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Friday Unbound: 5th April 2019

Our Friday Unbound round-up of outdoor news and stories moves from peat bogs in England to icy summits in Patagonia; perfect fodder for weekend inspiration

5th April 2019 | Words by Jack Hart @ WildBounds HQ


#1 Some good ol' fashioned feelgood content to kick things off this week: a Scotsman cycling around the world has adopted a stray kitten and is taking her with him. Highlighted by Adventure Journal and doing the rounds on social media, this story has captured the hearts of everyone fed up with pessimistic news, and the video is well worth checking out to give you a spring in your step as you clock out for the weekend.

#2 Our Planet, the new Netflix nature documentary, has attracted a lot of attention on social media for its outspoken stance on climate change and the role that all of its viewers - i.e. us - play in it. As The Atlantic outlines, we are all complicit in the ecological destruction of our planet and the sooner we accept that, the sooner we can work towards a solution.



#3 Although global efforts to combat climate change have been muted at best, some projects have real promise - a recent initiative from a coalition of scientists, activists and celebrities has garnered support on social media for that reason. The group advocate combating CO2 emissions by restoring natural habitats such as woodland, mangrove swamps and peat bogs, which will also help to protect endangered animal and insect populations. If this comes to pass, it will be hugely beneficial to the fight against climate change.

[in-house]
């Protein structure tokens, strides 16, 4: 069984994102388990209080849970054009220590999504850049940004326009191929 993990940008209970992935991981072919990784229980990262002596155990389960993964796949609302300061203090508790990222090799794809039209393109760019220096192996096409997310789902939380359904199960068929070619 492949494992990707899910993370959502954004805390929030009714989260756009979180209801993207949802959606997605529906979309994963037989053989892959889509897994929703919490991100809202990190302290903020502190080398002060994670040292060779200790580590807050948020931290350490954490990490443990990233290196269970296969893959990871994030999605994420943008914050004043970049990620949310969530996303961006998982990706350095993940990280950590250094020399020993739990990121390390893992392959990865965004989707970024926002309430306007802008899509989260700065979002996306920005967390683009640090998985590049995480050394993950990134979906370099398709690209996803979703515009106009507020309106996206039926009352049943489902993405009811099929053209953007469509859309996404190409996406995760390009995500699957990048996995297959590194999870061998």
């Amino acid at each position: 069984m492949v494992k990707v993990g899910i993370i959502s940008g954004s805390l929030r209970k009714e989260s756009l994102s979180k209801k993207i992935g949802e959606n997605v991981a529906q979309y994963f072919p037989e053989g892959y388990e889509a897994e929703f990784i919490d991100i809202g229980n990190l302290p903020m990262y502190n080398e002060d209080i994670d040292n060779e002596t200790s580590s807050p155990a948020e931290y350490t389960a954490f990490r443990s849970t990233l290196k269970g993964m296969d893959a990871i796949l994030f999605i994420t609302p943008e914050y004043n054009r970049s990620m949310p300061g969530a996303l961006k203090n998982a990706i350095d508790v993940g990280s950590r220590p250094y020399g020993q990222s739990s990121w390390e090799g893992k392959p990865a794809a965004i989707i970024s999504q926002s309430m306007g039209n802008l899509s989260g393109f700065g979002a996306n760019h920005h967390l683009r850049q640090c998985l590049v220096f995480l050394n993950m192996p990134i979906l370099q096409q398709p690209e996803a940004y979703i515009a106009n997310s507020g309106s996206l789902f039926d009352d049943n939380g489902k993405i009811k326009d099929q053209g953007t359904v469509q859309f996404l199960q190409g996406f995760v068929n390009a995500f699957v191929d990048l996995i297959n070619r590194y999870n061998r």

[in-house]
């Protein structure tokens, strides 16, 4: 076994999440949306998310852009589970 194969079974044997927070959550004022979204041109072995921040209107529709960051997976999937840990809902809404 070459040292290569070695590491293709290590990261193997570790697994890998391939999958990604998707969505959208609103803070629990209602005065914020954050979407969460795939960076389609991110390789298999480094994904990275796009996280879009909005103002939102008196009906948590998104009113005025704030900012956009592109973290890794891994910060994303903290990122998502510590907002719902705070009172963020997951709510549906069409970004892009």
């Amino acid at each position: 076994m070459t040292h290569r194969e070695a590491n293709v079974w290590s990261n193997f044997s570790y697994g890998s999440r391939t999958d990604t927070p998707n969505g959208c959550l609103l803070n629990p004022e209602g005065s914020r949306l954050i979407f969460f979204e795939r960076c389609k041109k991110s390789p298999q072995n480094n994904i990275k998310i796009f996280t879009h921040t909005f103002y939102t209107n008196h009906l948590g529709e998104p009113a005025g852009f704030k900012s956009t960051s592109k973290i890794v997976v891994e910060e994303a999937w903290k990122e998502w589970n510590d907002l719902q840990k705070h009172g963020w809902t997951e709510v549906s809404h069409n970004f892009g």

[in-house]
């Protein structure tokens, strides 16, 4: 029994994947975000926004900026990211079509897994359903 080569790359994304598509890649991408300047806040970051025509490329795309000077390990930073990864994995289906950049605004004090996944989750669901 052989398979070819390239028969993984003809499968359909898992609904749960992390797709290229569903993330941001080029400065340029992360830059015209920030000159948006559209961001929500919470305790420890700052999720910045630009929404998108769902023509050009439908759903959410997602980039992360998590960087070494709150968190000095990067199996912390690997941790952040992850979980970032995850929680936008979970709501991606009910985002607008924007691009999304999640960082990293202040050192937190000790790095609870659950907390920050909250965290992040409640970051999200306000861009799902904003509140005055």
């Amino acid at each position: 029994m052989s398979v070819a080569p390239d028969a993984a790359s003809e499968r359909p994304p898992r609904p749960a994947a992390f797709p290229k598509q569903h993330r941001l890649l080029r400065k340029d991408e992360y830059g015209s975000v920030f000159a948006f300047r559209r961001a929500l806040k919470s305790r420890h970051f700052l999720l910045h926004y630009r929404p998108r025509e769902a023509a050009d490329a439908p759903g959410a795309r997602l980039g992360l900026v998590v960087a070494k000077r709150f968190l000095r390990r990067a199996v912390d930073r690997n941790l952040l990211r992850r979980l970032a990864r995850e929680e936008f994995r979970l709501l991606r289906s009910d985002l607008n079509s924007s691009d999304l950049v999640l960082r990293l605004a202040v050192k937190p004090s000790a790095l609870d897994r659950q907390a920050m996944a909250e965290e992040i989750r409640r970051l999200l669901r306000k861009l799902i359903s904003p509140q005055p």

#4 The Barkley Marathons is a now infamous running event in the US, a near mythical off-road race created by Lazarus Lake, described in equal parts as eclectic and sadistic. The five 20-mile loops are made torturous by the need to navigate to checkpoints across steep terrain; the total ascent is the equivalent of climbing Everest twice. Only 15 people have completed the full event since it started in 1986, though more have finished the 'fun run' (three loops). The 2019 event has just finished and, yep, no-one completed it.

#5 We're not going to cast aspersions on whether it rivals Alex Honnold's ascent of El Capitan or not, but Jim Reynolds has free soloed a 5,000ft icy peak in Patagonia and then down-climbed it too. Which, frankly, is nuts. There's no video footage yet but this report from Outside Magazine gives a good idea of how impressive a feat it is.


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